However, this is kind of how the Pixel 2 makes its shots look so good, and actually we think that phone still does it better – Apple’s come out just a little on the flat side, while Google’s keep a little more dynamic range in the shadows, which gives them a tad more depth and ‘mood’. This is partly a personal thing, admittedly, but hopefully a little bit of software tweaking could make Apple’s even more pleasing.
There’s a new upgrade to the Portrait Mode feature that enables you to choose how blurry the background of your shots should be, which works really well, and gives a nice dose of artistic control to the feature.
Intriguingly and somewhat confusingly, you can now record video in HDR… kind of. Apple calls it “extended dynamic range” instead of HDR. The effect is the same, and looks truly fab – in high-contrast video, you get dramatic light mixing with deep shadow, and in more balanced shots, there’s just an extra level of detail that’s revealed by the way the system works.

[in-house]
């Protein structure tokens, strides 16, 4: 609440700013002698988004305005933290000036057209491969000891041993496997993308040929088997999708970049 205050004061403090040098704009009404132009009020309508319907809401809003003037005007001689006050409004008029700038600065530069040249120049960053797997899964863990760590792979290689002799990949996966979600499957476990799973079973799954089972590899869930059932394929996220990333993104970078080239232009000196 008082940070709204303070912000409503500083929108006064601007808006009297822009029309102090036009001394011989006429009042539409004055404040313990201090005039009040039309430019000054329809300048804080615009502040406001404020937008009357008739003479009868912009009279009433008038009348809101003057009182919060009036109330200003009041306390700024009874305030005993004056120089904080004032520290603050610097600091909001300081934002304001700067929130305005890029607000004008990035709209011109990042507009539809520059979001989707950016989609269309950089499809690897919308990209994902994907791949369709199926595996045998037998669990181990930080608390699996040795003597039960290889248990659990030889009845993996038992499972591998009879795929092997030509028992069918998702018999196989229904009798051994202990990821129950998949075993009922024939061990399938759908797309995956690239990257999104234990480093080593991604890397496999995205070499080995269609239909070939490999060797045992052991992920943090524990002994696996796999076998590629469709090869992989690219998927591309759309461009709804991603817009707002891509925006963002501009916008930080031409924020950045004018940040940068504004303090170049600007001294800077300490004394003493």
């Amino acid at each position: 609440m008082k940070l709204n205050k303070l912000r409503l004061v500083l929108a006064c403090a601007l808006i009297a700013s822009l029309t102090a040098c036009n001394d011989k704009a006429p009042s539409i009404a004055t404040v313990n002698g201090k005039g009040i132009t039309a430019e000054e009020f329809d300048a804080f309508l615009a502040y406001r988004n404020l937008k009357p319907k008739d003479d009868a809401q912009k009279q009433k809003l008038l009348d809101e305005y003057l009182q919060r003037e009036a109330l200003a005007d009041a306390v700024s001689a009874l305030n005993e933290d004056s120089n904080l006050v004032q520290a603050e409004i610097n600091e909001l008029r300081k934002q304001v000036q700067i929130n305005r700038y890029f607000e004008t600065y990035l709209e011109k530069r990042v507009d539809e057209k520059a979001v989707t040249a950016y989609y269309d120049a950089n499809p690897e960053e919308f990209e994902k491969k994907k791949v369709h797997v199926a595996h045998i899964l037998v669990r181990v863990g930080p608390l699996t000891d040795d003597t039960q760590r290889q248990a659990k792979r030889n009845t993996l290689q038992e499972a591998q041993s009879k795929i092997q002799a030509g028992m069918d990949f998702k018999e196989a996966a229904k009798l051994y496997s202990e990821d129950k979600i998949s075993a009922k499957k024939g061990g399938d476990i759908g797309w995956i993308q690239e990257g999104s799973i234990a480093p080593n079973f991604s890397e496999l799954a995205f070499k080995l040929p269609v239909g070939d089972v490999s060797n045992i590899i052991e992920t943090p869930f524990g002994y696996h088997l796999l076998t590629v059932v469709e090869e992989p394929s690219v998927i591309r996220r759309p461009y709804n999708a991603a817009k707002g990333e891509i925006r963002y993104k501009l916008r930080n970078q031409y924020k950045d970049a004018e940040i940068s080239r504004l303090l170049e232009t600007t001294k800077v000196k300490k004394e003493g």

But you can’t view this anywhere else. Apple isn’t using any HDR standard for this (hence the name change), so it gets flattened if you upload the video anywhere else. Sony’s phones record HDR in the HLG format, which is supported by YouTube and loads of TVs, which would be preferable.
Just face it
We should also mention that Face ID has been updated (including the ability to add a second face), and we did find it even more reliable than the iPhone X for this feature – in our experience, it’s gone from excellent to practically perfect. But it’s only a small change, it has to be said.
In the past, Apple’s S phones have always been a little faster and more refined, like this year, but have also had a big new feature, such as Siri or Touch ID. The lack of that this year can definitely be felt. Don’t get us wrong: the iPhone X just won our award as the best phone of the previous 12 months, and this is an even better version of that, so it’s a truly phenomenal phone. But if you went for the iPhone X, we don’t think there’s enough here to warrant an upgrade. The camera is a big step up, no doubt, but it’s the only thing. If you’re on an older iPhone though, don’t hesitate to pick this phone up.